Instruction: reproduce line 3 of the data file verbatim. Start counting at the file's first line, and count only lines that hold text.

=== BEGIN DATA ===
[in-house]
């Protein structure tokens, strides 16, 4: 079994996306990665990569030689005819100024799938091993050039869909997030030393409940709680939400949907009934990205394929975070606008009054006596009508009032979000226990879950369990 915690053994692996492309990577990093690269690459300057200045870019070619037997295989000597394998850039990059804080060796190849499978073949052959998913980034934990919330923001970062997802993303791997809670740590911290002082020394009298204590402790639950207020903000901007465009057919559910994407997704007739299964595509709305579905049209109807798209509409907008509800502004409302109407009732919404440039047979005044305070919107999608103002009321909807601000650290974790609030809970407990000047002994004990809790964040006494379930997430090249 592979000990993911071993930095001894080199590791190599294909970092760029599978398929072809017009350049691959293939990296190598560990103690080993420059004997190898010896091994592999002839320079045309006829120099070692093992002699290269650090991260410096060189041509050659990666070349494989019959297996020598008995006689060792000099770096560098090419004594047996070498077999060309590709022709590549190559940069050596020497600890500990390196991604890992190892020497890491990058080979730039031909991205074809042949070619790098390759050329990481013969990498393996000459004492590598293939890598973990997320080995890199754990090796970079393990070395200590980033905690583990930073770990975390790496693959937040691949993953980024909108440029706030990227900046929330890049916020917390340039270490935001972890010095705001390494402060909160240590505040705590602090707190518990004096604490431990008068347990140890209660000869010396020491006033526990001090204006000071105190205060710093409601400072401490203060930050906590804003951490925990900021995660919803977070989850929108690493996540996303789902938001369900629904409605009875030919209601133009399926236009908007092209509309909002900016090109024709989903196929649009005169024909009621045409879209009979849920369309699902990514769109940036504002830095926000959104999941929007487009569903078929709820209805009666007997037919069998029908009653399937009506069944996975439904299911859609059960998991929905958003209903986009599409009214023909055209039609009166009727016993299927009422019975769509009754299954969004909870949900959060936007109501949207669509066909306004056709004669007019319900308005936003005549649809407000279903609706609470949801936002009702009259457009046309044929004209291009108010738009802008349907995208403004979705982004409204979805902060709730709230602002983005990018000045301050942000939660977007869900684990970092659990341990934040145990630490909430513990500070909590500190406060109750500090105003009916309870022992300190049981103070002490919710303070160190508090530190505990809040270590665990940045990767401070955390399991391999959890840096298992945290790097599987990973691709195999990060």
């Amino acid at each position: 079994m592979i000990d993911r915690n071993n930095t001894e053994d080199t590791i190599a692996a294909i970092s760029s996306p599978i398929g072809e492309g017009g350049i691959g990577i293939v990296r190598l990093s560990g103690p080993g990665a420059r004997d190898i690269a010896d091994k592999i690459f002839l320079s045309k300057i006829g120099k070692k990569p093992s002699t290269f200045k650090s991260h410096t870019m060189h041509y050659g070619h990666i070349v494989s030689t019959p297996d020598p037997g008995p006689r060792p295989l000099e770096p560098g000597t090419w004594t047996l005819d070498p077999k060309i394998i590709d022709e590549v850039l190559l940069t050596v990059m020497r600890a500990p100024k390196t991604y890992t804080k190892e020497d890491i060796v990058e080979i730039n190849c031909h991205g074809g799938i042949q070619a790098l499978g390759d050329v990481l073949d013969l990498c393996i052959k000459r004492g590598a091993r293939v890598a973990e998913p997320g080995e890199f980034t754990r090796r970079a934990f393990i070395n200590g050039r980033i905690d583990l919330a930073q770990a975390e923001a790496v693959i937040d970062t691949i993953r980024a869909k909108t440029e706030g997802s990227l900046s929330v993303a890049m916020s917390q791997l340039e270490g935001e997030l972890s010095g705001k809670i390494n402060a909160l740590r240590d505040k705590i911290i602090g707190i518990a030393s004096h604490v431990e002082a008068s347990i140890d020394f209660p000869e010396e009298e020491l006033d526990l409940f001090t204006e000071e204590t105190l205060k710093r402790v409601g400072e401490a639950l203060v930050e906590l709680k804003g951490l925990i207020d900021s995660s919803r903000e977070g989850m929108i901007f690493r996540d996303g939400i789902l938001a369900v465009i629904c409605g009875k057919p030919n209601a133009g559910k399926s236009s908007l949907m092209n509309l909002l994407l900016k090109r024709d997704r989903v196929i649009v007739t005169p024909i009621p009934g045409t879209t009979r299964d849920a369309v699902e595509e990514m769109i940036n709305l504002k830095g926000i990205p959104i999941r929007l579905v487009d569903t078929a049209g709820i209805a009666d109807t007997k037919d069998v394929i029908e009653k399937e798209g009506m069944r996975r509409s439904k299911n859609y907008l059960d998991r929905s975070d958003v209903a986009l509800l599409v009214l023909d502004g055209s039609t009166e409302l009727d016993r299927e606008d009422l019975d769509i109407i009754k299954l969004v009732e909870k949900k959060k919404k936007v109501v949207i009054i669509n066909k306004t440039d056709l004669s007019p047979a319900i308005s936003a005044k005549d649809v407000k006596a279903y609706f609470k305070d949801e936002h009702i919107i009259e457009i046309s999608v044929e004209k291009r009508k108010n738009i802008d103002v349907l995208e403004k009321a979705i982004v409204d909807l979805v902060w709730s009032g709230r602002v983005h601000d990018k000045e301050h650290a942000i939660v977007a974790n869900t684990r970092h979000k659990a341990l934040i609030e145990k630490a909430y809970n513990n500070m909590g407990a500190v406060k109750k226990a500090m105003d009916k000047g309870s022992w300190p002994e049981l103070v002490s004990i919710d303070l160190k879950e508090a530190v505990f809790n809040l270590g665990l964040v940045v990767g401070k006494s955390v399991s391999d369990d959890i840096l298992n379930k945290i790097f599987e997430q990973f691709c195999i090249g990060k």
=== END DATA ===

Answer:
């Amino acid at each position: 079994m592979i000990d993911r915690n071993n930095t001894e053994d080199t590791i190599a692996a294909i970092s760029s996306p599978i398929g072809e492309g017009g350049i691959g990577i293939v990296r190598l990093s560990g103690p080993g990665a420059r004997d190898i690269a010896d091994k592999i690459f002839l320079s045309k300057i006829g120099k070692k990569p093992s002699t290269f200045k650090s991260h410096t870019m060189h041509y050659g070619h990666i070349v494989s030689t019959p297996d020598p037997g008995p006689r060792p295989l000099e770096p560098g000597t090419w004594t047996l005819d070498p077999k060309i394998i590709d022709e590549v850039l190559l940069t050596v990059m020497r600890a500990p100024k390196t991604y890992t804080k190892e020497d890491i060796v990058e080979i730039n190849c031909h991205g074809g799938i042949q070619a790098l499978g390759d050329v990481l073949d013969l990498c393996i052959k000459r004492g590598a091993r293939v890598a973990e998913p997320g080995e890199f980034t754990r090796r970079a934990f393990i070395n200590g050039r980033i905690d583990l919330a930073q770990a975390e923001a790496v693959i937040d970062t691949i993953r980024a869909k909108t440029e706030g997802s990227l900046s929330v993303a890049m916020s917390q791997l340039e270490g935001e997030l972890s010095g705001k809670i390494n402060a909160l740590r240590d505040k705590i911290i602090g707190i518990a030393s004096h604490v431990e002082a008068s347990i140890d020394f209660p000869e010396e009298e020491l006033d526990l409940f001090t204006e000071e204590t105190l205060k710093r402790v409601g400072e401490a639950l203060v930050e906590l709680k804003g951490l925990i207020d900021s995660s919803r903000e977070g989850m929108i901007f690493r996540d996303g939400i789902l938001a369900v465009i629904c409605g009875k057919p030919n209601a133009g559910k399926s236009s908007l949907m092209n509309l909002l994407l900016k090109r024709d997704r989903v196929i649009v007739t005169p024909i009621p009934g045409t879209t009979r299964d849920a369309v699902e595509e990514m769109i940036n709305l504002k830095g926000i990205p959104i999941r929007l579905v487009d569903t078929a049209g709820i209805a009666d109807t007997k037919d069998v394929i029908e009653k399937e798209g009506m069944r996975r509409s439904k299911n859609y907008l059960d998991r929905s975070d958003v209903a986009l509800l599409v009214l023909d502004g055209s039609t009166e409302l009727d016993r299927e606008d009422l019975d769509i109407i009754k299954l969004v009732e909870k949900k959060k919404k936007v109501v949207i009054i669509n066909k306004t440039d056709l004669s007019p047979a319900i308005s936003a005044k005549d649809v407000k006596a279903y609706f609470k305070d949801e936002h009702i919107i009259e457009i046309s999608v044929e004209k291009r009508k108010n738009i802008d103002v349907l995208e403004k009321a979705i982004v409204d909807l979805v902060w709730s009032g709230r602002v983005h601000d990018k000045e301050h650290a942000i939660v977007a974790n869900t684990r970092h979000k659990a341990l934040i609030e145990k630490a909430y809970n513990n500070m909590g407990a500190v406060k109750k226990a500090m105003d009916k000047g309870s022992w300190p002994e049981l103070v002490s004990i919710d303070l160190k879950e508090a530190v505990f809790n809040l270590g665990l964040v940045v990767g401070k006494s955390v399991s391999d369990d959890i840096l298992n379930k945290i790097f599987e997430q990973f691709c195999i090249g990060k």